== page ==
Any place Ben went became better because he was there. We've all lost a mentor and a friend, along with a part of our personal history with the C64.

Ben is irreplaceable in our hearts. It hurts, but we have great video of him at his best, and all the music he created is still there. No musician could really ask for more.

They say you should never meet your heroes: but anyone who was lucky to have Ben as a hero invariably ended up even more in awe of him and his music than before, despite his best attempts to make fun of the hero worship!

Our hearts go out to Sarah, Jake, Rhianna and Lottie. They've lost more than we have, but they have more memories too. I hope that will sustain them in the years ahead."



Archmage, graphician in demo groups such as Andromeda and SHAPE:
"Saddened by the death of my all time favourite C64 musician, Ben Daglish. His music is etched into my soul"


Trevor 'Smila' Storey:
"On Monday we sadly lost the very talented Ben Daglish. We all have our own memories of him and his music. Cheers for everything fella, you will most certainly be missed."


Marcel 'Mad' Donne:
"To everybody who ever met him, even if it was for a chat at one occasion, be desperately sad, for my friend Ben Daglish has left spaceship Earth last Monday. How sad is it that a man of such amazing musical talent, such incredible capability and mischievous kindness, and of such wonderful intelligence should now be so suddenly spirited away from us all at the age of only 52, before he'd had enough fun. He was proud to announce back in 2003 that he'd taken my "stage virginity" as we played our first gig on stage together in Brighton, something I'll never forget. His music inspired and touched many people around the world and his charisma lit up every room he walked in to and his untimely departure is going to leave a huge void to many of us that's going to be impossible to fill."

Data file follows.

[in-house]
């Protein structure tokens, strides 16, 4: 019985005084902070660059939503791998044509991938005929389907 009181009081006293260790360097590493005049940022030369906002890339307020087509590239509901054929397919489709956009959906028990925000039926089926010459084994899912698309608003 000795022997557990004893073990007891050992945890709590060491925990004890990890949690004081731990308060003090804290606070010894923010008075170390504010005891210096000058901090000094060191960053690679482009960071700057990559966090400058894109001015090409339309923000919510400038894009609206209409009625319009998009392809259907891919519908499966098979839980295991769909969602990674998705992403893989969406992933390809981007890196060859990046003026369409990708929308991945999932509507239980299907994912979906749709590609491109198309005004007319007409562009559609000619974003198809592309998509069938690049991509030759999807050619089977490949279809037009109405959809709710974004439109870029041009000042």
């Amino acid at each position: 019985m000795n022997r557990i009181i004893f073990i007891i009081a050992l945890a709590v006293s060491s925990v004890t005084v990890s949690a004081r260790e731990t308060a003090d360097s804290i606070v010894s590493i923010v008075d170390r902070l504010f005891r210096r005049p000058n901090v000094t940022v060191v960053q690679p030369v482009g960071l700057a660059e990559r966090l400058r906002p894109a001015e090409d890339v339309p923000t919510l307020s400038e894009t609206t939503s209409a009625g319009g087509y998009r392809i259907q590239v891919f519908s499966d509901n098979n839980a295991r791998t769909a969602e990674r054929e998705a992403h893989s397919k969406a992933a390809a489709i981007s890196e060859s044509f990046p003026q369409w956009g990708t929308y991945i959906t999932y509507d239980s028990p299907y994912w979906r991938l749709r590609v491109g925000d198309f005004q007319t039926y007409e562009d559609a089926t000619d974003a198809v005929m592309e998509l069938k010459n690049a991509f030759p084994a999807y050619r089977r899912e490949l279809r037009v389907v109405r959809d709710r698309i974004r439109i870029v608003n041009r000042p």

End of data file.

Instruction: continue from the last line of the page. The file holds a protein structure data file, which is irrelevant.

Matt Furniss, musician behind Castle Master, Shadow Warriors and Chase HQ:
"Very sad to hear Ben Daglish has gone to the big SID chip in the sky. Ben was a huge inspiration to me as a young, aspiring game musician in the 80s. Listening to his amazing music in all those C64 games. What a talent."


Paul 'Sidman' Hesso:
"I am so gutted to hear of Ben's passing this week, a massive loss, a genius and genuinely funny and intriguing chap that I had the pleasure of meeting on many occasions over the past 15 years at various events, BIT Live etc, like everyone we all grew up listening to his amazing C64 SID work that I loved and he will be sadly missed... my heart felt condolences to all of Ben's family, R.I.P Genius xx"


Phil Wheatley:
"Can't believe another hero of mine passed away a couple of days ago. Ben was an accomplished musician who could play every instrument under the sun, but was known for writing music for Commodore 64 games such as Last Ninja and many more. I always find it sad when people with such talent are taken early from us. Condolences to his wife Sarah and family x"